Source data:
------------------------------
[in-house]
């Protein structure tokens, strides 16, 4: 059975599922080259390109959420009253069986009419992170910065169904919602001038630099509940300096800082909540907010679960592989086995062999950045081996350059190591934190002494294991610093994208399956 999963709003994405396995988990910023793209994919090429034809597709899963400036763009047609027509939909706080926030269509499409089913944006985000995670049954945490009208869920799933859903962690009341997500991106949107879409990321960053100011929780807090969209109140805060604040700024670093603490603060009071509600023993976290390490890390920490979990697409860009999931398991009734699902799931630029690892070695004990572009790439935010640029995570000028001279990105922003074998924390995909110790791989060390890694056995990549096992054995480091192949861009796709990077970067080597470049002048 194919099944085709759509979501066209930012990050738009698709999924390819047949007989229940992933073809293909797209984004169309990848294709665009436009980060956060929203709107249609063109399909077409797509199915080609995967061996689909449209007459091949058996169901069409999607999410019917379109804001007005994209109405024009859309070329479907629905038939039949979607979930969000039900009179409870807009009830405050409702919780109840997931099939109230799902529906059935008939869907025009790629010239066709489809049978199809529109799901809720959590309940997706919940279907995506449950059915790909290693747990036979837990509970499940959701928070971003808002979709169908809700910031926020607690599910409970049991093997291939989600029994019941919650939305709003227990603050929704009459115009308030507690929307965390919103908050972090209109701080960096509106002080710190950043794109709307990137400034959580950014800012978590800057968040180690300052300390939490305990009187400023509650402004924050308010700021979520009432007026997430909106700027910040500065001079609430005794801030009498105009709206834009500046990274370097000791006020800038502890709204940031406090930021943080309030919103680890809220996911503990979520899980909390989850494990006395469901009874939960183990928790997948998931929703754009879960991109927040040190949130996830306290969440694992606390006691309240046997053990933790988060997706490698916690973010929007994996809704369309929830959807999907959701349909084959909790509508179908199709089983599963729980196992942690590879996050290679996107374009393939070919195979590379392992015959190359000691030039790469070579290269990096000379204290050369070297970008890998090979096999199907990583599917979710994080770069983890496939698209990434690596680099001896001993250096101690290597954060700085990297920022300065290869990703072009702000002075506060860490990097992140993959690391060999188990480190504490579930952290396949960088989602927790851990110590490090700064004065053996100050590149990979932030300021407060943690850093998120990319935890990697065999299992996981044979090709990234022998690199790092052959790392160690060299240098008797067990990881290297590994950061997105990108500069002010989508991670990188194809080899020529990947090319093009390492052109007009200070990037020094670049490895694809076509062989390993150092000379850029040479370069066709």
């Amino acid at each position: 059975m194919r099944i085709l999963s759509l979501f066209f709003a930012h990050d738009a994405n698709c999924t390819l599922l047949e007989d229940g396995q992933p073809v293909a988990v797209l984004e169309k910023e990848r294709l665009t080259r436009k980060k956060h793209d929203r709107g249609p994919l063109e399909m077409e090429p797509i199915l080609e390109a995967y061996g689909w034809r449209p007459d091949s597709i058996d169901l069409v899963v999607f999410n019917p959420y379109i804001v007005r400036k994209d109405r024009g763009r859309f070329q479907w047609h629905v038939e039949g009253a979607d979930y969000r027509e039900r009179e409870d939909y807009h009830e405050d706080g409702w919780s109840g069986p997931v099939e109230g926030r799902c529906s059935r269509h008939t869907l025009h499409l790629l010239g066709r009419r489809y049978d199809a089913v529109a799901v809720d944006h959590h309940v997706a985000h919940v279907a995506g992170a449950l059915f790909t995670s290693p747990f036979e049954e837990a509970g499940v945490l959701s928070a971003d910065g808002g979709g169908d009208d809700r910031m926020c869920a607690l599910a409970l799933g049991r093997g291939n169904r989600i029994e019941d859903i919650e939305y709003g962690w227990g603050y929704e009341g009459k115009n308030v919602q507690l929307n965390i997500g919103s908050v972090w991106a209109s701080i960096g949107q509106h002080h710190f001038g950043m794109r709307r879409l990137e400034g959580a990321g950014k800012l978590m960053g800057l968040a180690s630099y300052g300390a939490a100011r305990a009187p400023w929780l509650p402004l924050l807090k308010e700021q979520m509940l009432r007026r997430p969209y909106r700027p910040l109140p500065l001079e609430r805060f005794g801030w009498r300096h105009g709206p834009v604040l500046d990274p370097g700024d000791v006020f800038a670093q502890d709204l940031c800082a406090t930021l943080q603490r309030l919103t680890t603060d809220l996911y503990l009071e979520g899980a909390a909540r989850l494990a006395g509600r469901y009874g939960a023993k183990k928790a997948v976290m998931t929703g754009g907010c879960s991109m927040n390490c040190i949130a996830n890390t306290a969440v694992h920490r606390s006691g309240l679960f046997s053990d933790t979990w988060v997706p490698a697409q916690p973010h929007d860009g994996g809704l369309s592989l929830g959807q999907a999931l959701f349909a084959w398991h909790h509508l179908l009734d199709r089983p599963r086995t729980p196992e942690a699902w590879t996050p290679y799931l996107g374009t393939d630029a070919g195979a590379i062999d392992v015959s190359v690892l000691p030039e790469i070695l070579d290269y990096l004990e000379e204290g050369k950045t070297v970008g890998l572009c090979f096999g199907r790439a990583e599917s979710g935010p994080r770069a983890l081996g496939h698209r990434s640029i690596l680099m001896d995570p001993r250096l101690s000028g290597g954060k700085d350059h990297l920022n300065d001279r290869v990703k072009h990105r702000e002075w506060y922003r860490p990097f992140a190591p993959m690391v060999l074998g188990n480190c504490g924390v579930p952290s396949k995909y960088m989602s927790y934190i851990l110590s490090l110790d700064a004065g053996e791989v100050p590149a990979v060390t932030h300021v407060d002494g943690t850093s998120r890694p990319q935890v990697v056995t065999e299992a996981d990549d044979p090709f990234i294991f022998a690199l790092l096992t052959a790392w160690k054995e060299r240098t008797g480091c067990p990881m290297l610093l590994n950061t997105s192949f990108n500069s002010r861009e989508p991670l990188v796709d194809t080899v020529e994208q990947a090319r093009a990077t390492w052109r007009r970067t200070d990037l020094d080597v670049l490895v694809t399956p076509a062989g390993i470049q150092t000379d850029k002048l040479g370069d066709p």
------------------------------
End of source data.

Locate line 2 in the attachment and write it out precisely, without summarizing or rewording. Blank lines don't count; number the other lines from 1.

């Protein structure tokens, strides 16, 4: 059975599922080259390109959420009253069986009419992170910065169904919602001038630099509940300096800082909540907010679960592989086995062999950045081996350059190591934190002494294991610093994208399956 999963709003994405396995988990910023793209994919090429034809597709899963400036763009047609027509939909706080926030269509499409089913944006985000995670049954945490009208869920799933859903962690009341997500991106949107879409990321960053100011929780807090969209109140805060604040700024670093603490603060009071509600023993976290390490890390920490979990697409860009999931398991009734699902799931630029690892070695004990572009790439935010640029995570000028001279990105922003074998924390995909110790791989060390890694056995990549096992054995480091192949861009796709990077970067080597470049002048 194919099944085709759509979501066209930012990050738009698709999924390819047949007989229940992933073809293909797209984004169309990848294709665009436009980060956060929203709107249609063109399909077409797509199915080609995967061996689909449209007459091949058996169901069409999607999410019917379109804001007005994209109405024009859309070329479907629905038939039949979607979930969000039900009179409870807009009830405050409702919780109840997931099939109230799902529906059935008939869907025009790629010239066709489809049978199809529109799901809720959590309940997706919940279907995506449950059915790909290693747990036979837990509970499940959701928070971003808002979709169908809700910031926020607690599910409970049991093997291939989600029994019941919650939305709003227990603050929704009459115009308030507690929307965390919103908050972090209109701080960096509106002080710190950043794109709307990137400034959580950014800012978590800057968040180690300052300390939490305990009187400023509650402004924050308010700021979520009432007026997430909106700027910040500065001079609430005794801030009498105009709206834009500046990274370097000791006020800038502890709204940031406090930021943080309030919103680890809220996911503990979520899980909390989850494990006395469901009874939960183990928790997948998931929703754009879960991109927040040190949130996830306290969440694992606390006691309240046997053990933790988060997706490698916690973010929007994996809704369309929830959807999907959701349909084959909790509508179908199709089983599963729980196992942690590879996050290679996107374009393939070919195979590379392992015959190359000691030039790469070579290269990096000379204290050369070297970008890998090979096999199907990583599917979710994080770069983890496939698209990434690596680099001896001993250096101690290597954060700085990297920022300065290869990703072009702000002075506060860490990097992140993959690391060999188990480190504490579930952290396949960088989602927790851990110590490090700064004065053996100050590149990979932030300021407060943690850093998120990319935890990697065999299992996981044979090709990234022998690199790092052959790392160690060299240098008797067990990881290297590994950061997105990108500069002010989508991670990188194809080899020529990947090319093009390492052109007009200070990037020094670049490895694809076509062989390993150092000379850029040479370069066709």